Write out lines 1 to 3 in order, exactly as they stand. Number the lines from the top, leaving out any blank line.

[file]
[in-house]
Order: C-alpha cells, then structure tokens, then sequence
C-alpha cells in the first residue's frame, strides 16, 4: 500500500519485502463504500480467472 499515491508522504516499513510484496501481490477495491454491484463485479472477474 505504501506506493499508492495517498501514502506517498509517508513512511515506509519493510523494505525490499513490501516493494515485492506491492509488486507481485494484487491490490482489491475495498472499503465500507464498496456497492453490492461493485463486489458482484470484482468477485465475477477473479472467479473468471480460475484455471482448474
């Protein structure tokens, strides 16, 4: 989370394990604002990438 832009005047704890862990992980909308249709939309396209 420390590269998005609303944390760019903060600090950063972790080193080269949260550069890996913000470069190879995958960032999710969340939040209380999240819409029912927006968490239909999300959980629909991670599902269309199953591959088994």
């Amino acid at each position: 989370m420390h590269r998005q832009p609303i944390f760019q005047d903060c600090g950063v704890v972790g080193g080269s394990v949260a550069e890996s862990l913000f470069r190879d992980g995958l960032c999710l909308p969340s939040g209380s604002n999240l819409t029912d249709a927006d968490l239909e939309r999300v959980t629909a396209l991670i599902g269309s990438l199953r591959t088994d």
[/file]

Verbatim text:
[in-house]
Order: C-alpha cells, then structure tokens, then sequence
C-alpha cells in the first residue's frame, strides 16, 4: 500500500519485502463504500480467472 499515491508522504516499513510484496501481490477495491454491484463485479472477474 505504501506506493499508492495517498501514502506517498509517508513512511515506509519493510523494505525490499513490501516493494515485492506491492509488486507481485494484487491490490482489491475495498472499503465500507464498496456497492453490492461493485463486489458482484470484482468477485465475477477473479472467479473468471480460475484455471482448474